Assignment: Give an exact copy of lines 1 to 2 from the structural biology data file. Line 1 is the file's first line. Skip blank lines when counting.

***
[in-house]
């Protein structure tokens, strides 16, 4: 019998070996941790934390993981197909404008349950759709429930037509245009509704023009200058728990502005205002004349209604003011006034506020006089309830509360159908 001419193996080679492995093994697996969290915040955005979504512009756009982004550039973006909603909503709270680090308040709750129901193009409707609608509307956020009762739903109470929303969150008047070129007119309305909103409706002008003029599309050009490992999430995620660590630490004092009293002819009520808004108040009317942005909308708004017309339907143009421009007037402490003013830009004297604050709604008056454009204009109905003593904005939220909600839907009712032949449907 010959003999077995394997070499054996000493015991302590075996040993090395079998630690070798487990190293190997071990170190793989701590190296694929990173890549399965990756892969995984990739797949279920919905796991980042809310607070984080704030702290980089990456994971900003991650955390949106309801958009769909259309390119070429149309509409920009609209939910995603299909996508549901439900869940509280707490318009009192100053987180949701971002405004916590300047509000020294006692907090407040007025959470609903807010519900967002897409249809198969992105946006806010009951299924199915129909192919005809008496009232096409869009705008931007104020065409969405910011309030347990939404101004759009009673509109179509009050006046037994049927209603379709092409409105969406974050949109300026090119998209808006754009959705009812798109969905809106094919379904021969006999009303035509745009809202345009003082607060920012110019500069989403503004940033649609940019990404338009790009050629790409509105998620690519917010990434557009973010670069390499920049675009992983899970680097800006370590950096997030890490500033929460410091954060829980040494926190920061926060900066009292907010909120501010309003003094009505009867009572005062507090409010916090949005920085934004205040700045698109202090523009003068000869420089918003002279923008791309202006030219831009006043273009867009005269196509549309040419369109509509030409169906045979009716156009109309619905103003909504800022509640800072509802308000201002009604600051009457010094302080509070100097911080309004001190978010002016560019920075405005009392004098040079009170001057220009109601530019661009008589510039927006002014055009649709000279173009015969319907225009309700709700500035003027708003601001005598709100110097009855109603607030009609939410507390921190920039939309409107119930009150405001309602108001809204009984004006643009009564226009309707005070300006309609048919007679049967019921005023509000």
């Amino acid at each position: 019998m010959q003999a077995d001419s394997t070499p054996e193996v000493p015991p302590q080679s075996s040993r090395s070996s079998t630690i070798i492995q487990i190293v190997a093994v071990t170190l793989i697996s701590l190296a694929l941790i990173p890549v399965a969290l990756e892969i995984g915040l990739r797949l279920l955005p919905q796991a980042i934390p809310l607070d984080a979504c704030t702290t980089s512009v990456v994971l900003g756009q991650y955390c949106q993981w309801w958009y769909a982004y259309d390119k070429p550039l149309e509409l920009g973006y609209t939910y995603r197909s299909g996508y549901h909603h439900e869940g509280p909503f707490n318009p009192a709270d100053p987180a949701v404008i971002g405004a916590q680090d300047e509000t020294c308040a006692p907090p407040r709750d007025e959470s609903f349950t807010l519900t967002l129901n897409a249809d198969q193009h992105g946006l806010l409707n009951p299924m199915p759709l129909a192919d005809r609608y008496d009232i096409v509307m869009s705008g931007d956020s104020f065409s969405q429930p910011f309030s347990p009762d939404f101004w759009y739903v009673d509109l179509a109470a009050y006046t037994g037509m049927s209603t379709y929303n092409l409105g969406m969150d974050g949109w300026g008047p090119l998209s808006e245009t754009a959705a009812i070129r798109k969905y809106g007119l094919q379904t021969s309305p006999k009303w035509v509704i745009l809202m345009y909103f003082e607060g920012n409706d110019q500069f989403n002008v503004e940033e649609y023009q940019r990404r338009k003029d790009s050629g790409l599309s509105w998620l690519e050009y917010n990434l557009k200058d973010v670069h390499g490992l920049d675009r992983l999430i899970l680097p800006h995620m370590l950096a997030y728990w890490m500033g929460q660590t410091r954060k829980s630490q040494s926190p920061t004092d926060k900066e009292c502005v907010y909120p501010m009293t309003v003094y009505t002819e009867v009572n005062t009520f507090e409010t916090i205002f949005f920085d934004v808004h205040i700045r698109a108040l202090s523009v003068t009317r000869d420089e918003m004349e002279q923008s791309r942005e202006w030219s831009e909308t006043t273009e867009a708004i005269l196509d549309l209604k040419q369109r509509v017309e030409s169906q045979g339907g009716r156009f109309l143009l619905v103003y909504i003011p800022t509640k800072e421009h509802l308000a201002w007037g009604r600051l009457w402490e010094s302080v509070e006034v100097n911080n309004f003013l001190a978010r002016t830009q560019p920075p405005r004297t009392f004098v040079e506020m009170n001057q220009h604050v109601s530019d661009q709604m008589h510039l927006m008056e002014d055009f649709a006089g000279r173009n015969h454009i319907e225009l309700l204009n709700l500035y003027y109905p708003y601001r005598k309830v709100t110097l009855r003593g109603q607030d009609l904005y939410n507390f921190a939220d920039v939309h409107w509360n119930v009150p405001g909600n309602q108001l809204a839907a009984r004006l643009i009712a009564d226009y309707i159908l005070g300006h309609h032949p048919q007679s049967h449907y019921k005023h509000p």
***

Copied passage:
[in-house]
């Protein structure tokens, strides 16, 4: 019998070996941790934390993981197909404008349950759709429930037509245009509704023009200058728990502005205002004349209604003011006034506020006089309830509360159908 001419193996080679492995093994697996969290915040955005979504512009756009982004550039973006909603909503709270680090308040709750129901193009409707609608509307956020009762739903109470929303969150008047070129007119309305909103409706002008003029599309050009490992999430995620660590630490004092009293002819009520808004108040009317942005909308708004017309339907143009421009007037402490003013830009004297604050709604008056454009204009109905003593904005939220909600839907009712032949449907 010959003999077995394997070499054996000493015991302590075996040993090395079998630690070798487990190293190997071990170190793989701590190296694929990173890549399965990756892969995984990739797949279920919905796991980042809310607070984080704030702290980089990456994971900003991650955390949106309801958009769909259309390119070429149309509409920009609209939910995603299909996508549901439900869940509280707490318009009192100053987180949701971002405004916590300047509000020294006692907090407040007025959470609903807010519900967002897409249809198969992105946006806010009951299924199915129909192919005809008496009232096409869009705008931007104020065409969405910011309030347990939404101004759009009673509109179509009050006046037994049927209603379709092409409105969406974050949109300026090119998209808006754009959705009812798109969905809106094919379904021969006999009303035509745009809202345009003082607060920012110019500069989403503004940033649609940019990404338009790009050629790409509105998620690519917010990434557009973010670069390499920049675009992983899970680097800006370590950096997030890490500033929460410091954060829980040494926190920061926060900066009292907010909120501010309003003094009505009867009572005062507090409010916090949005920085934004205040700045698109202090523009003068000869420089918003002279923008791309202006030219831009006043273009867009005269196509549309040419369109509509030409169906045979009716156009109309619905103003909504800022509640800072509802308000201002009604600051009457010094302080509070100097911080309004001190978010002016560019920075405005009392004098040079009170001057220009109601530019661009008589510039927006002014055009649709000279173009015969319907225009309700709700500035003027708003601001005598709100110097009855109603607030009609939410507390921190920039939309409107119930009150405001309602108001809204009984004006643009009564226009309707005070300006309609048919007679049967019921005023509000």